We have now gone well beyond Moses’ arguments with God. God’s power is not automatic or unbridled; it is, rather, an expression of God’s will. God can choose how and when to use that power. Teshuvah is God’s gift to us, a singular opportunity to sway God from anger to compassion. This distinctively Jewish idea also teaches that, ultimately, it is human beings who have the power to determine how God will use that divine power. We invoke this theme throughout the liturgy of the High Holidays.
-Rabbi Neil Gillman
“Chapter 2: God is Power,” pg 25
The Jewish Approach to God: A Brief Introduction for Christians
I often write about what Messianic Jews have to say to Christians, hopefully in a very positive light, but Rabbi Gillman’s book is what other Jews, those who don’t believe Jesus is the Messiah, have to say to Christians. By providing the Jewish viewpoint on God, Rabbi Gillman is attempting to be a “light to the nations,” showing us who he believes God actually is (as opposed to who Christians think God is).
We don’t often think we can change God’s mind but I think Rabbi Gillman may have a point.
Then Jonah began to go through the city one day’s walk; and he cried out and said, “Yet forty days and Nineveh will be overthrown.”
Then the people of Nineveh believed in God; and they called a fast and put on sackcloth from the greatest to the least of them. When the word reached the king of Nineveh, he arose from his throne, laid aside his robe from him, covered himself with sackcloth and sat on the ashes. He issued a proclamation and it said, “In Nineveh by the decree of the king and his nobles: Do not let man, beast, herd, or flock taste a thing. Do not let them eat or drink water. But both man and beast must be covered with sackcloth; and let men call on God earnestly that each may turn from his wicked way and from the violence which is in his hands. Who knows, God may turn and relent and withdraw His burning anger so that we will not perish.”
When God saw their deeds, that they turned from their wicked way, then God relented concerning the calamity which He had declared He would bring upon them. And He did not do it.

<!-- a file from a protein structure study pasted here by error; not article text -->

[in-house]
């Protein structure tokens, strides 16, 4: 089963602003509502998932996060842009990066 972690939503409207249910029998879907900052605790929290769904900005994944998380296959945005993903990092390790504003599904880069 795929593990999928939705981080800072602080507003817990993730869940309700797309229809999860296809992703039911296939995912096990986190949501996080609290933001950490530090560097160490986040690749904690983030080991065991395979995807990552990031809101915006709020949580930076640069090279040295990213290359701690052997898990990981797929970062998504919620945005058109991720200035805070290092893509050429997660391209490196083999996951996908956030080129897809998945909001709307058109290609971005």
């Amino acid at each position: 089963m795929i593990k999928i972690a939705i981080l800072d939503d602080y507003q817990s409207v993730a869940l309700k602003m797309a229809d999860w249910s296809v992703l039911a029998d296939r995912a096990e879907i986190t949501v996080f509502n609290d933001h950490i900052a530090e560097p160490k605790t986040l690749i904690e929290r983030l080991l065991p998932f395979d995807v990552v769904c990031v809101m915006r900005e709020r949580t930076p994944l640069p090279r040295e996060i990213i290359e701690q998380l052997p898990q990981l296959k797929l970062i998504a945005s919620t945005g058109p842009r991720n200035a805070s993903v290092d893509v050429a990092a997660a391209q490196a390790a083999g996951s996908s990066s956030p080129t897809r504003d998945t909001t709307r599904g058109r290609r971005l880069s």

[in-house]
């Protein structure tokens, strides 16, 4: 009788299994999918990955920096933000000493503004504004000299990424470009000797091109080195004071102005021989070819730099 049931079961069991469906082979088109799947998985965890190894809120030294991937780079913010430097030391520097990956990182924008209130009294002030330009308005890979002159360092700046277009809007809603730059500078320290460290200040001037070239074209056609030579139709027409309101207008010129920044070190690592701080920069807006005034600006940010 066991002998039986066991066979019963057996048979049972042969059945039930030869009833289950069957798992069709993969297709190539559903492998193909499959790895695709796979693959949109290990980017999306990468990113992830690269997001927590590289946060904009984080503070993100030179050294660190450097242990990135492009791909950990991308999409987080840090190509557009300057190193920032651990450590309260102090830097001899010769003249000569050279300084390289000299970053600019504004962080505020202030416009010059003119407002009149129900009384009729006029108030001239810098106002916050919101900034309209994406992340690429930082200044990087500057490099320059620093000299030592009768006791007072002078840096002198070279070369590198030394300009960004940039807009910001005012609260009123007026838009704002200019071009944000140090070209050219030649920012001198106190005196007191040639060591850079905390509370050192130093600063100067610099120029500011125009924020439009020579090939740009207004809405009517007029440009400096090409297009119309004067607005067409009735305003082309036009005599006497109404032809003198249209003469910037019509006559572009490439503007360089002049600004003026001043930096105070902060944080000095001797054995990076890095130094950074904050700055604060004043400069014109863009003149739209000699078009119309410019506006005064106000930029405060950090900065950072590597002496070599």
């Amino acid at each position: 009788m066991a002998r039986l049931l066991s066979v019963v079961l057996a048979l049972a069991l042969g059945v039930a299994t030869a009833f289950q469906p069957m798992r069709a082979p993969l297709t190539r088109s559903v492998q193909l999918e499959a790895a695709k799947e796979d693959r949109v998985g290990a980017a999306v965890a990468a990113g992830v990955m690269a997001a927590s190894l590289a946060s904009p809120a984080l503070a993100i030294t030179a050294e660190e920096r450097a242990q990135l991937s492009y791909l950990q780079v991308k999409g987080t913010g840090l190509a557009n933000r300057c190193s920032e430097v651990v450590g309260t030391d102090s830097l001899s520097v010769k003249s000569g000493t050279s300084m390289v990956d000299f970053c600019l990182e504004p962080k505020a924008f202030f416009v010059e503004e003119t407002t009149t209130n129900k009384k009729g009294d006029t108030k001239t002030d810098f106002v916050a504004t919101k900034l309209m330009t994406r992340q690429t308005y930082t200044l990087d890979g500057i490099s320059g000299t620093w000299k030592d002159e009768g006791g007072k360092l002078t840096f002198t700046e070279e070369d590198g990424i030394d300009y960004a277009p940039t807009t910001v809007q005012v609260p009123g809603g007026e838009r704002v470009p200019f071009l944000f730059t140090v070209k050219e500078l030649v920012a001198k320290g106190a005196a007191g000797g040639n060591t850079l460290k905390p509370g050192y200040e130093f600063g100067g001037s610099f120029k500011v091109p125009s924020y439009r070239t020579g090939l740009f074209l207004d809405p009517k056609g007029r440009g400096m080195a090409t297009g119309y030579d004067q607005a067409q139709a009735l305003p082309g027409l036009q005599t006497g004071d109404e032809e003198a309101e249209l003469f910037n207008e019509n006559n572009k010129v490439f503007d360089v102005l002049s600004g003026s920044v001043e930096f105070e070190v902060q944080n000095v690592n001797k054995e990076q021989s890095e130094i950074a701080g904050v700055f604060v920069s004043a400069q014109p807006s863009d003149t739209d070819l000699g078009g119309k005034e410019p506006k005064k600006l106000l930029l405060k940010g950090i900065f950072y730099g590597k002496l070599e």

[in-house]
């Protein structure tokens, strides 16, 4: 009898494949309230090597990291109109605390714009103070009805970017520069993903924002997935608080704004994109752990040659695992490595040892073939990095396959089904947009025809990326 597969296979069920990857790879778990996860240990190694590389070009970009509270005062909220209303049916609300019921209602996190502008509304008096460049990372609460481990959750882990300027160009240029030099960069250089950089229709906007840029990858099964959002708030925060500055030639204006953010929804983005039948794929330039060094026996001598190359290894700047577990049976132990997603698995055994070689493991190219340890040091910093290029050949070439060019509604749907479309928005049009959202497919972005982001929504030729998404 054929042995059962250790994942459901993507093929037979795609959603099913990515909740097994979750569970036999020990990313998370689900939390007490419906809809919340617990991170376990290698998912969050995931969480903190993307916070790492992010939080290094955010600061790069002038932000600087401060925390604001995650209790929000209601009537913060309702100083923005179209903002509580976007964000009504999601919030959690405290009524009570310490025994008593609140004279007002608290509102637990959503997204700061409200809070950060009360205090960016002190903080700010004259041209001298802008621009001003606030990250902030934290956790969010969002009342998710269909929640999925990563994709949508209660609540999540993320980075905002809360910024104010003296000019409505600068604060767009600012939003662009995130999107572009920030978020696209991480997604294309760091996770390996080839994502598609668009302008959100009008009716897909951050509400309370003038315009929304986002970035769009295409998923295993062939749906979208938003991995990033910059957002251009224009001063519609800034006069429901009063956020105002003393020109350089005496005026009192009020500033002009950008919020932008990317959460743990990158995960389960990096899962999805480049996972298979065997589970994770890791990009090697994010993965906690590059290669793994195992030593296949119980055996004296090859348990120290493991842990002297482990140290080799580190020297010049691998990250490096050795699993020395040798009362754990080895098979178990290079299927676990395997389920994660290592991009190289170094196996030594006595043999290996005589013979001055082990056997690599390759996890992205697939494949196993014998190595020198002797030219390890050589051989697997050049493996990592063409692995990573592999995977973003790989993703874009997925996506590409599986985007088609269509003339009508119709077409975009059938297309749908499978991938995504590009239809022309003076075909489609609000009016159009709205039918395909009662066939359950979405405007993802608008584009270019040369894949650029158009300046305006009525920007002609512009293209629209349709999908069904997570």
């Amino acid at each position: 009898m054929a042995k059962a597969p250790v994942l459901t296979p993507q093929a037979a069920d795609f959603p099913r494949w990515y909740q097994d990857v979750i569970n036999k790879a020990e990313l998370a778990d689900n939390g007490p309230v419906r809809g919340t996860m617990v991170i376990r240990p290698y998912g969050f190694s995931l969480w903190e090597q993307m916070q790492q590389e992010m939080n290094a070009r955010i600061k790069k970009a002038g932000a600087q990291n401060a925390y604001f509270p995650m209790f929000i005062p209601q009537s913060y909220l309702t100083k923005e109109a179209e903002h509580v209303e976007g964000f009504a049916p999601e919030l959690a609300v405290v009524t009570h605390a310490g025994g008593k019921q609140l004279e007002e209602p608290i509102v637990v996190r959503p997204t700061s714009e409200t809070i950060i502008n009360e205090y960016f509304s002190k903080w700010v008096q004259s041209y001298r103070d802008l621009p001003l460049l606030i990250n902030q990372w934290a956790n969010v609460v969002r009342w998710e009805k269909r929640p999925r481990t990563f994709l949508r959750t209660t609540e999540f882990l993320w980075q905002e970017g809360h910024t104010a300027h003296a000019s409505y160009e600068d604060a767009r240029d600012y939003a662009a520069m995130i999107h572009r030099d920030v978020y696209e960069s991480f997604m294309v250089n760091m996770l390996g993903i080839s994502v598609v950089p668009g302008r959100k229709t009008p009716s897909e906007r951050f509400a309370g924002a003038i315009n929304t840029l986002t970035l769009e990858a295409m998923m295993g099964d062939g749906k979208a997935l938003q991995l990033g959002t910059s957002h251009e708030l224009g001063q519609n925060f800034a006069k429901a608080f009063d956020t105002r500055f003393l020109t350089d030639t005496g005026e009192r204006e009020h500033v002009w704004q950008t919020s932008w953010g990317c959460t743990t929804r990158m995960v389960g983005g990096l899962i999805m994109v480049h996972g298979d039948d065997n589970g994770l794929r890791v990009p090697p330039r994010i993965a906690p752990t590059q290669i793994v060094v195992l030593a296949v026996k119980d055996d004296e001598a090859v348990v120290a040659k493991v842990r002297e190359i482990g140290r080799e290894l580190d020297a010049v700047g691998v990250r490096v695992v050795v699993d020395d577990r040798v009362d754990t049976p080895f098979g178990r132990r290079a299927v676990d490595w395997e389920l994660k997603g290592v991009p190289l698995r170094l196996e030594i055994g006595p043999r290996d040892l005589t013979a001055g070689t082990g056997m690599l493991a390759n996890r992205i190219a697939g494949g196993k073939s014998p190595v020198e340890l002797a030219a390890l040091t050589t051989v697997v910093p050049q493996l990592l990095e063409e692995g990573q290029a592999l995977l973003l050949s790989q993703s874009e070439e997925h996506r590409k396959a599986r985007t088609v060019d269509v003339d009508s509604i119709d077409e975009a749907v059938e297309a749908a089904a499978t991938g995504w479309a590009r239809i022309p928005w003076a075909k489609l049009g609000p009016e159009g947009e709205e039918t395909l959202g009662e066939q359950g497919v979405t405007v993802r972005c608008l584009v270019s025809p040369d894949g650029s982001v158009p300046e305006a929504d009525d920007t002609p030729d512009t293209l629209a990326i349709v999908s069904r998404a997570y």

–Jonah 3:4-10 (NASB)
Gillman calls Jonah the only successful prophet in the Bible. Typically, all other prophets call for repentance (usually of Israel) and they only receive a deaf ear in return. Often these prophets are killed by the very people they’re trying to save. The prophet warns Israel. Israel ignores the prophet and does not repent. God fulfills the prophesy by doing terrible things to Israel, which usually include war, exile, and death.
…and My people who are called by My name humble themselves and pray and seek My face and turn from their wicked ways, then I will hear from heaven, will forgive their sin and will heal their land.
–2 Chronicles 7:14 (NASB)
If the people who are called by God’s Name would humble themselves and pray and seek God’s face and turn from their wickedness, then He would hear from Heaven and forgive their sin and heal their Land. Seems pretty straightforward to me. But then, God set up the conditions. If you do this, then I will do that. If you do not do this, then I will do something else. God is prepared to respond to Israel depending on what choice Israel makes. It’s not as if God changes His mind as such.
But what about this?
The Lord said to Moses, “How long will this people spurn Me? And how long will they not believe in Me, despite all the signs which I have performed in their midst? I will smite them with pestilence and dispossess them, and I will make you into a nation greater and mightier than they.”